Army Master Sgt. Christopher Grisham was awarded a mistrial when a jury of 6 split on the verdict . Prosecutors did not say whether they planned to retry him.. Grisham had been charged with a misdemeanor charge of interference with the duties of an officer.
Temple police officer Steve Ermis overstepped his authority, when he challenged Grisham's right to carry his AR15, which is legal in the state of Texas. Ermis said that Grisham was carrying his gun "rudely", whatever that means. He then confiscated Grisham's rifle and his pistol, for which he had a concealed carry permit.
Grisham's son captured the entire confrontation on his phone camera, which you can see on this page. Grisham expressed his frustration about having to go to court because of an abusive officer. Chapter 46 of the Texas penal code allows for carry a "long gun" or rifle. There is no exception for being rudely carried.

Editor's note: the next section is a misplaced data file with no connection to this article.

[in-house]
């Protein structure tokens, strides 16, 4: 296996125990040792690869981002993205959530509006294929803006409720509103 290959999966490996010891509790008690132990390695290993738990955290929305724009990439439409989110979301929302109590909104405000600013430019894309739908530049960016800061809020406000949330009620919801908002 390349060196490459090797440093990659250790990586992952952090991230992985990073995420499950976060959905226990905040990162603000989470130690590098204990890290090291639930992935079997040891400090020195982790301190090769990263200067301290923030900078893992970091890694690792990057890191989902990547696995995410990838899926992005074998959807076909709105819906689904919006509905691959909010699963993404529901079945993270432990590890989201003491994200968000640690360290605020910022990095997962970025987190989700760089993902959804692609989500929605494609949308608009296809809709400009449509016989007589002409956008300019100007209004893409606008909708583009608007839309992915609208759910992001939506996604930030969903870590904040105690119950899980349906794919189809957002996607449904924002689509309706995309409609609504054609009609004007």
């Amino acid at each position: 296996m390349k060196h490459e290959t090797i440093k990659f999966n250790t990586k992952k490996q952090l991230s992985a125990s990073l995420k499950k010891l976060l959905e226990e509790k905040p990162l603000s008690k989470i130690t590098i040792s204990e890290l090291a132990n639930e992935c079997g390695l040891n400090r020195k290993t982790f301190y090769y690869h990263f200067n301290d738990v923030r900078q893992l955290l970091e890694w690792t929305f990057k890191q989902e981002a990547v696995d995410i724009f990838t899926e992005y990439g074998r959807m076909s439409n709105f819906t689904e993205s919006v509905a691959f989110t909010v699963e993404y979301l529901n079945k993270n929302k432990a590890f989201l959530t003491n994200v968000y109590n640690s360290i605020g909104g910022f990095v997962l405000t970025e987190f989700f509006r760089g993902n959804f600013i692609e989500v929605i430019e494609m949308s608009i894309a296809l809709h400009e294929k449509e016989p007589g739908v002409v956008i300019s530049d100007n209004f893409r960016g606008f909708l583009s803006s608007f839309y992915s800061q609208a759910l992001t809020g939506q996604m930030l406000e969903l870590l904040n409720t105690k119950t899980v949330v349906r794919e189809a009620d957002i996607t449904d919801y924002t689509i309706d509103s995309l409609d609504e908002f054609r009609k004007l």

Recently, three men in San Antonio were sitting in front of a Starbucks, when a police officer decided to charge them because allegedly, someone called and said, "they were freaked out" by the guns. Freaking someone out in Texas does not appear to break any laws. Some people are freaked out by women breast feeding in public. Could they be arrested?
A similar incident occurred in Austin. Three men were carrying Civil War pistols and since they were manufactured prior to 1899, they are exempt from the gun laws governing pistols. All three were arrested.
Grisham was charged with refusing to obey Ermis' orders. Evidently there must be a law in Texas that you cannot legally interfere with an officer in performance of trampling the US Constitution.
The only way to end this abuse of power is by sending a few of these so called officers to stretches in the local prisons with a cellmate named Bubba.